You may have had your merchant account open for some time, or maybe you are just starting out. In an effort to build your brand, capture more sales or donations, you work with your payment processor and a web developer to launch your eCommerce site and online payments. API credentials are plugged in, the transaction flow on your payment page is tested and works, and you go live. The next morning you see hundreds of emails of orders processed and think taking payments online was a huge success. Then you open up the payment gateway to see thousands of authorizations, but something doesn’t seem right; they are mostly declined, and then legitimate payers start calling you complaining they can’t submit their payment. Sounds familiar?
Your site has been the target of fraudulent credit card authorization testing. Auth testing is nothing new but is now gaining traction and the attention of merchants and service providers as we see a greater occurrence on a daily basis. The automation and sophistication in online fraud tactics turn it into a widespread problem for businesses taking payments online. Every shopping cart platform, fraud management software, payment processor; and really anyone that deals with setting up eCommerce has written about the topic of card testing fraud. Merchants are warned about the risks and costs, and given tips and tools to mitigate; but we continue to see these card testing attacks. It is the great dilemma of preventative measures against these attacks also preventing legitimate transactions and making the checkout more complex.
As a business you work hard to create a seamless and frictionless online checkout, where the cardholder can submit their payment / donation with fewer steps and hassle, but this very thing is what makes your site a target of card testing fraud.
The fraud continuum: Steal card data, test card data, use card data
There are different facets of online fraud, being the target of card testing through your website is just a part of this continuum. On the one end, are data breaches, in the middle is testing this data, and on the other side is where we see chargebacks and fraudulent transactions occur. Let’s start by breaking it down.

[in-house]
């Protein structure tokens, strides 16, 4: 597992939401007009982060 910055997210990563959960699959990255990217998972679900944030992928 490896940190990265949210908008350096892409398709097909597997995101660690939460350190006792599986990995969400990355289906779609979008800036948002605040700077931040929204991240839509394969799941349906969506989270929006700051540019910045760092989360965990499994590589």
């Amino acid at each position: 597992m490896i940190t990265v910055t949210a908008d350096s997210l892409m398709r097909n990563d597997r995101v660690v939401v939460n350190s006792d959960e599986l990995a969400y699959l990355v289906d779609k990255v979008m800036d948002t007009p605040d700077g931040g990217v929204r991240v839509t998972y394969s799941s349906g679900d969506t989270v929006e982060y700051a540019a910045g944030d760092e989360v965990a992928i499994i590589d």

What is card testing fraud?
Credit card information can be stolen through various means such as theft, loss, data breaches, the use of skimming devices and phishing emails and calls. Card testing occurs when fraudsters make use of easy checkout page or open donation payment pages to test the validity of the stolen credit card numbers. Often using botnet technology and using scripts to run hundreds of thousands of small online transactions within minutes.
How do you identify auth testing?
Card testing fraud often occurs at odd times of the day to delay detection. For example, overnight, or weekends. To avoid drawing attention to charges on active credit cards, the perpetrators will attempt small dollar transaction amounts. Auth testing attacks will run a large number of these authorizations, most of which will end up declining. Often, many of these will have the same name, email address or billing address added to the transaction details and a higher number of transactions will share the same BIN (bank identification number), the first 6 digits of the card.
Why is authorization testing a problem?
We mentioned that eCommerce fraud is a continuum, and from the moment a merchant’s payment page is used for these authorization testing attacks, it quickly snowballs with potentially damaging financial repercussions for both this merchant, and later, inventory losses for other merchants. For the merchants hit with auth testing, every transaction, approved and declined, comes with an authorization and card brand cost, which includes Visa’s integrity fee for excessive reattempts. The approved transactions, if gone unnoticed and the batch settles, will also carry processing fees and result in chargebacks from the cardholder’s owner that dispute the fraudulent transactions with their card issuing bank. These chargebacks also result in a fee per dispute. On the other end of the continuum, once the perpetrator knows which cards are still valid and active, they then immediately make large purchases from merchants selling valuable goods online. These online retailers are now the subject of the attack. It usually only comes to light that the transaction was fraudulent after the real cardholder disputes the charge, often too late since inventory has already been shipped. This merchant is now not only carrying the cost of lost inventory, but the processing and chargeback related costs as well. Both targeted merchants can be out tens of thousands of dollars from a single authorization testing attack, and sully the reputation of their merchant account with their payment processor.